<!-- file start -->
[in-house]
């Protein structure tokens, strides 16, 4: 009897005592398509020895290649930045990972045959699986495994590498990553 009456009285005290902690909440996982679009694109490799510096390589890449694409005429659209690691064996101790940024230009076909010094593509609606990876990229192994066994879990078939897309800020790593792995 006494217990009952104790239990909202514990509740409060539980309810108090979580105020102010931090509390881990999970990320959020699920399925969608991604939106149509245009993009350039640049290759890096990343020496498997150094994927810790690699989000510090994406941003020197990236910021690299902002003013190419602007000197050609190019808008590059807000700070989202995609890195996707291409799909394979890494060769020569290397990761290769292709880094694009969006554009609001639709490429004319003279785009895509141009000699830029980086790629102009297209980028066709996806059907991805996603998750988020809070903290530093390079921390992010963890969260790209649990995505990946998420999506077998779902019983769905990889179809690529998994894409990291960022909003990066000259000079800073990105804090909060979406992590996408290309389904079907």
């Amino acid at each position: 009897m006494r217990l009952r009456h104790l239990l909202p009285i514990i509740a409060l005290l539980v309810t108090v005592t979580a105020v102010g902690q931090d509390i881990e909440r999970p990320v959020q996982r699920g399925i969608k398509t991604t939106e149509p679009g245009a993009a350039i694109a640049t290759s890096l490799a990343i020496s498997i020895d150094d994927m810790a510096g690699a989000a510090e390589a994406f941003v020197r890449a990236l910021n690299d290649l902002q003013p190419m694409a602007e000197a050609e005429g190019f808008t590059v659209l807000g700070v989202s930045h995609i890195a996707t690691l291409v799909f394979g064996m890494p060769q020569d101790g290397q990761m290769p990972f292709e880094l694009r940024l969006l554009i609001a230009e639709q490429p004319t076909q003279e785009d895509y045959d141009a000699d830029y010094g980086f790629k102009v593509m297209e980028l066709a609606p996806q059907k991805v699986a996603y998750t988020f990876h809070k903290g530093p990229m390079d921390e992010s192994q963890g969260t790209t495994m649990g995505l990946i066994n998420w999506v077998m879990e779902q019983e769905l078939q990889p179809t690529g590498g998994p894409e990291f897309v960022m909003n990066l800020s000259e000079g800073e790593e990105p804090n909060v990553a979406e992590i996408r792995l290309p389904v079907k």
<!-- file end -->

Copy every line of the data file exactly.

[in-house]
């Protein structure tokens, strides 16, 4: 009897005592398509020895290649930045990972045959699986495994590498990553 009456009285005290902690909440996982679009694109490799510096390589890449694409005429659209690691064996101790940024230009076909010094593509609606990876990229192994066994879990078939897309800020790593792995 006494217990009952104790239990909202514990509740409060539980309810108090979580105020102010931090509390881990999970990320959020699920399925969608991604939106149509245009993009350039640049290759890096990343020496498997150094994927810790690699989000510090994406941003020197990236910021690299902002003013190419602007000197050609190019808008590059807000700070989202995609890195996707291409799909394979890494060769020569290397990761290769292709880094694009969006554009609001639709490429004319003279785009895509141009000699830029980086790629102009297209980028066709996806059907991805996603998750988020809070903290530093390079921390992010963890969260790209649990995505990946998420999506077998779902019983769905990889179809690529998994894409990291960022909003990066000259000079800073990105804090909060979406992590996408290309389904079907």
């Amino acid at each position: 009897m006494r217990l009952r009456h104790l239990l909202p009285i514990i509740a409060l005290l539980v309810t108090v005592t979580a105020v102010g902690q931090d509390i881990e909440r999970p990320v959020q996982r699920g399925i969608k398509t991604t939106e149509p679009g245009a993009a350039i694109a640049t290759s890096l490799a990343i020496s498997i020895d150094d994927m810790a510096g690699a989000a510090e390589a994406f941003v020197r890449a990236l910021n690299d290649l902002q003013p190419m694409a602007e000197a050609e005429g190019f808008t590059v659209l807000g700070v989202s930045h995609i890195a996707t690691l291409v799909f394979g064996m890494p060769q020569d101790g290397q990761m290769p990972f292709e880094l694009r940024l969006l554009i609001a230009e639709q490429p004319t076909q003279e785009d895509y045959d141009a000699d830029y010094g980086f790629k102009v593509m297209e980028l066709a609606p996806q059907k991805v699986a996603y998750t988020f990876h809070k903290g530093p990229m390079d921390e992010s192994q963890g969260t790209t495994m649990g995505l990946i066994n998420w999506v077998m879990e779902q019983e769905l078939q990889p179809t690529g590498g998994p894409e990291f897309v960022m909003n990066l800020s000259e000079g800073e790593e990105p804090n909060v990553a979406e992590i996408r792995l290309p389904v079907k």